By Sunny Um WIRED Korea
Gone are the days when people have to put aside what they have been doing and rush to tune in to watch their favorite program from a terrestrial television station. All they have to do now is select a program at any time they want to watch it by using a video on demand (VOD) service on internet protocol-based television (IPTV).
VOD has been a goose that lays golden eggs for each of the three IPTV service providers – Olleh TV, LG Uplus and SK Broadband. During the past few years, they have seen their sales surge, thanks to their VOD services.
According to a report from the Korea Information Society Development Institute, their combined VOD sales marked a whopping 10 percent year-on-year increase, from $500 million in 2017 to $550 million in 2018.
Pricing is critical in keeping the VOD service as a cash cow, in particular when it comes to a series of episodes, as was attested to by 2015 raises in pay-per-view.
The VOD service has three types of payment – no payment for free-of-charge promotional contents, monthly subscriptions and pay-per-view. In 2015, the three IPTV service providers raised the pay-per-view rates, from 700 won to 1,000 won for a standard-definition episode and from 1,000 won to 1,500 won for a high-definition one, at the request of three major content providers – KBS, MBC and SBS, all of them being national terrestrial television networks.
The price increases came when some series of episodes were running and before some others started to run. A research on pricing was conducted on viewership the two different groups of episodes by a graduate student in pursuit of a Ph.D., who wanted to find out how viewers reacted to television series when the VOD prices were raised.
An increase in price lowers demand. That is an accepted economic principle, which should have worked on both groups of drama series. But it lowered demand for one group but did not for the other. That is what a team of researchers, led by Jo Jee-hyung, a Yonsei University graduate student on a Ph.D. program, found out.
The research team studied changes in viewership on two groups of drama series – 29 from terrestrial TV broadcasters that were running when the price increase came and 23 series that started airing after the price increase.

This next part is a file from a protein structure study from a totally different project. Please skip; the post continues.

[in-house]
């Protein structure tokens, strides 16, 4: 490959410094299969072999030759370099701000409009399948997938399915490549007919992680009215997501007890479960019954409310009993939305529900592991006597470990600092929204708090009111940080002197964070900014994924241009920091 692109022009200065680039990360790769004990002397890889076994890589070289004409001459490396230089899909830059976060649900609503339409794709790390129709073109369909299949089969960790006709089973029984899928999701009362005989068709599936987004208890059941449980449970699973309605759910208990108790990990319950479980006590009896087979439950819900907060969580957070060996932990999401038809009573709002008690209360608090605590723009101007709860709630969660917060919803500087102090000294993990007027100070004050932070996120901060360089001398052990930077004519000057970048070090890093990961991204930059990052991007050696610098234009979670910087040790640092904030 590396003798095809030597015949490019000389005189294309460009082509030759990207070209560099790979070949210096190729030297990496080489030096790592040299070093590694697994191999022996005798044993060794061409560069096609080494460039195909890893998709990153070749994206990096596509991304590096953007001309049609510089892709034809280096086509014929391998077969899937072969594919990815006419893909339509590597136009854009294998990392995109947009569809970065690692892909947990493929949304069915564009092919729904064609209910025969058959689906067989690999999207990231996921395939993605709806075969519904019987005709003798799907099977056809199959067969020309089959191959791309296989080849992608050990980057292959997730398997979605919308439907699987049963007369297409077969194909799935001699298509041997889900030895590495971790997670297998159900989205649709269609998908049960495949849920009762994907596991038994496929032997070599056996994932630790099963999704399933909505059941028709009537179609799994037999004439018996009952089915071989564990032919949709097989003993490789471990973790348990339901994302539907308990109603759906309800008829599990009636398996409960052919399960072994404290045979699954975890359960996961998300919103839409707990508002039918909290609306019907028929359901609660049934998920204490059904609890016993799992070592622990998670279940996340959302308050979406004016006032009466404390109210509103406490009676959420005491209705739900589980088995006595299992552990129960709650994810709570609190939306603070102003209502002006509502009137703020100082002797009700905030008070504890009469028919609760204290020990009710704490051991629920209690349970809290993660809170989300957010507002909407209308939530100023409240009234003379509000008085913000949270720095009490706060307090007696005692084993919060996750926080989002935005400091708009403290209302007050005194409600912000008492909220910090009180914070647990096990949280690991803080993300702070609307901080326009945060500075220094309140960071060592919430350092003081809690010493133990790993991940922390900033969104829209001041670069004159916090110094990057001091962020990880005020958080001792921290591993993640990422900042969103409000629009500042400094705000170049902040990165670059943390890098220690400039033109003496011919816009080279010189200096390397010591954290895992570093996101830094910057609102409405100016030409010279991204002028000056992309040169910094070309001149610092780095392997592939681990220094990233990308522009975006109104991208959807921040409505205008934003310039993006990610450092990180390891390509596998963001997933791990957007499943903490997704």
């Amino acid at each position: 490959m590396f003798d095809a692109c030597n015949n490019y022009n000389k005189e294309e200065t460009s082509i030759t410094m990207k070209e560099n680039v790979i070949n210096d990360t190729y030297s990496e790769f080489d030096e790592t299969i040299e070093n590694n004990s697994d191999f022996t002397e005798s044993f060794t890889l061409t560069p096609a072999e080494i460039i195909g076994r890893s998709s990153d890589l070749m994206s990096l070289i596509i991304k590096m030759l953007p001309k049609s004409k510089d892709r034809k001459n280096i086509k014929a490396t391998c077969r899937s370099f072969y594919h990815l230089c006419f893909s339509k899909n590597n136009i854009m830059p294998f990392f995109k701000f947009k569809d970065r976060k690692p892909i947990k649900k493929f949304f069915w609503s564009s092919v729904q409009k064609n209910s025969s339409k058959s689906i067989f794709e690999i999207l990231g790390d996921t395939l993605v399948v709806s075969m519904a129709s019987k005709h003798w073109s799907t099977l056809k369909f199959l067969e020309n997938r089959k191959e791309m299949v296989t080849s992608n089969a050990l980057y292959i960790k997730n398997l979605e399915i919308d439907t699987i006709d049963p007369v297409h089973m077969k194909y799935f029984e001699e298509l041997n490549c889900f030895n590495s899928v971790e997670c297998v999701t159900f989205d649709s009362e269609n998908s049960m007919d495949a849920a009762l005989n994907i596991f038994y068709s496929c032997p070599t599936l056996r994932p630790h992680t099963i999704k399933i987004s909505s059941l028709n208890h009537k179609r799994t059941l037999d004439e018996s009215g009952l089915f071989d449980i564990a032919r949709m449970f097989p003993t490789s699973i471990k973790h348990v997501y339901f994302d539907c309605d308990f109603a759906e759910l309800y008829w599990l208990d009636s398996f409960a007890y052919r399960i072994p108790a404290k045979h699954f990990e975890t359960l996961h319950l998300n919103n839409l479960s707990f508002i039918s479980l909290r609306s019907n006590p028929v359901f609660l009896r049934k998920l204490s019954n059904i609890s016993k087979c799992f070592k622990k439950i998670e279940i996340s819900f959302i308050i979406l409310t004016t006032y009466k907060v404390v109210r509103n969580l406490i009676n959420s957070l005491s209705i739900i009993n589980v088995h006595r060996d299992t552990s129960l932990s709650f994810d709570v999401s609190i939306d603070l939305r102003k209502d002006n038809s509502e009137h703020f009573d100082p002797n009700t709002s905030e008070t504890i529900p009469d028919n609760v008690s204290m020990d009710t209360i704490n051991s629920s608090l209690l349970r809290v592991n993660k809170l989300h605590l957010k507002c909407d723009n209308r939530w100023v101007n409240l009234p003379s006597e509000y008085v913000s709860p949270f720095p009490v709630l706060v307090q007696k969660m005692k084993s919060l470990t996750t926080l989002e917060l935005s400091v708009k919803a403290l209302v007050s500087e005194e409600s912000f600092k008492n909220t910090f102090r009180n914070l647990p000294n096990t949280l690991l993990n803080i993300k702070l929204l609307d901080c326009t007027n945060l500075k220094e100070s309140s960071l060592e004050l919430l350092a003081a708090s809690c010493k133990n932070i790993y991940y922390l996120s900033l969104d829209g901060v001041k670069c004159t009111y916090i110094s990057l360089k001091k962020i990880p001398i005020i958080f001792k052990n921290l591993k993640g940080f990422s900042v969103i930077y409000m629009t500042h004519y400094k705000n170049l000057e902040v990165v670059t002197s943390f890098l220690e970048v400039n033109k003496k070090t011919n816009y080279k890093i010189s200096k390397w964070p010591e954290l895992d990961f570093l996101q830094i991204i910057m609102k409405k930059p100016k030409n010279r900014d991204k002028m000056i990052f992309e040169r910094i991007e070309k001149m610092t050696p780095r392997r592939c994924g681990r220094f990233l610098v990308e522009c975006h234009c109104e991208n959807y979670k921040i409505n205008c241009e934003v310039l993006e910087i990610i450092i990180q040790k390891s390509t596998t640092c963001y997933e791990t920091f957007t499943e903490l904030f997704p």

According to their findings made available last December, the number of viewers of the 29 drama series dropped 17.4 percent after the price increase. Those who stopped viewing might have reflected the sentiment of a Twitter user who wrote shortly after the price increase: “I would rather start a monthly subscription, instead of paying for each episode.”
With all other things being equal, a price increase made prior to the airing of a new series would lower the number of viewers under the law of supply and demand. According to the December report, that did not happen. The average number of viewers of the 23 drama series, whose airing started after the price increase, went up 15.4 percent when compared with the average number of viewers of 18 series that ended prior to the price increase.
What is behind the two different reactions? The report claims that viewers, who experience a price increase in the middle of a series, regard the series as one product and that they conceive of the price increase as the increase in price for the whole product. On the other hand, the report said, viewers are less sensitive to a price increase prior to the airing of a series because they regard it as a new product.
The results indicate that consumers react differently to the price change depending on how and when it is applied. “If it happened between two different episodes in one television series, consumers tend to react more sensitively as they perceive the series as a single product,” Jo’s team write in their research paper.
It said, “Consumers are less keen to a price increase if it is applied from the beginning of a television series because no change in price was made from one episode to another.”
How does a viewer rating affect the attitude when it is combined with a price increase for a comparison of viewer attitudes? There was no big difference in a decline of viewers among the series that had different viewer ratings. In other words, higher ratings did not translate to higher loyalties. Nor did episode-to-episode continuity in the storyline context have a much impact on viewership.
Jo says her team’s findings will be helpful to IPTV service providers when they make decisions with regard to pay-per-view pricing.